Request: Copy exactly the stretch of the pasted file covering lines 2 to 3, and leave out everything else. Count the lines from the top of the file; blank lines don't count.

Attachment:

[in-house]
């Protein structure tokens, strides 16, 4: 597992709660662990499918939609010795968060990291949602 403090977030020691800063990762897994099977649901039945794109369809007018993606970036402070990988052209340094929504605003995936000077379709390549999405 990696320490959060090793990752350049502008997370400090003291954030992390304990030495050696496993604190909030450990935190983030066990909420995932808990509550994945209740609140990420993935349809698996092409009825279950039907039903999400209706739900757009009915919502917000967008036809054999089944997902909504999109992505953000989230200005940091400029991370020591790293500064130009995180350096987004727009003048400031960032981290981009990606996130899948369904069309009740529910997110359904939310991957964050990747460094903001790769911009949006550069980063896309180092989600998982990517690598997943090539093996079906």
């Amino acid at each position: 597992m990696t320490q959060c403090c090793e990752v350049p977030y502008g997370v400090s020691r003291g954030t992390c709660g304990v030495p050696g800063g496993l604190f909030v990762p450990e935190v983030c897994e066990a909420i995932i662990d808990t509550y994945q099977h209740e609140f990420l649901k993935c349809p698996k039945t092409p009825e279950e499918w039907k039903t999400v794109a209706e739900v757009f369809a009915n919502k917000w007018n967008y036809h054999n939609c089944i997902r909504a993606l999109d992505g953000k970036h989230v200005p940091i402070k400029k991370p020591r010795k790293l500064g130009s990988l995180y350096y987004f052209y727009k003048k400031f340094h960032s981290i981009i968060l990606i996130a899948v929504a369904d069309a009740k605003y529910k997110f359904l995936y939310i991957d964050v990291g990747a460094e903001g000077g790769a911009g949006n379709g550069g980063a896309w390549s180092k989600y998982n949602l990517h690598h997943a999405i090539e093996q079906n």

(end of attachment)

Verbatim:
């Protein structure tokens, strides 16, 4: 597992709660662990499918939609010795968060990291949602 403090977030020691800063990762897994099977649901039945794109369809007018993606970036402070990988052209340094929504605003995936000077379709390549999405 990696320490959060090793990752350049502008997370400090003291954030992390304990030495050696496993604190909030450990935190983030066990909420995932808990509550994945209740609140990420993935349809698996092409009825279950039907039903999400209706739900757009009915919502917000967008036809054999089944997902909504999109992505953000989230200005940091400029991370020591790293500064130009995180350096987004727009003048400031960032981290981009990606996130899948369904069309009740529910997110359904939310991957964050990747460094903001790769911009949006550069980063896309180092989600998982990517690598997943090539093996079906």
């Amino acid at each position: 597992m990696t320490q959060c403090c090793e990752v350049p977030y502008g997370v400090s020691r003291g954030t992390c709660g304990v030495p050696g800063g496993l604190f909030v990762p450990e935190v983030c897994e066990a909420i995932i662990d808990t509550y994945q099977h209740e609140f990420l649901k993935c349809p698996k039945t092409p009825e279950e499918w039907k039903t999400v794109a209706e739900v757009f369809a009915n919502k917000w007018n967008y036809h054999n939609c089944i997902r909504a993606l999109d992505g953000k970036h989230v200005p940091i402070k400029k991370p020591r010795k790293l500064g130009s990988l995180y350096y987004f052209y727009k003048k400031f340094h960032s981290i981009i968060l990606i996130a899948v929504a369904d069309a009740k605003y529910k997110f359904l995936y939310i991957d964050v990291g990747a460094e903001g000077g790769a911009g949006n379709g550069g980063a896309w390549s180092k989600y998982n949602l990517h690598h997943a999405i090539e093996q079906n």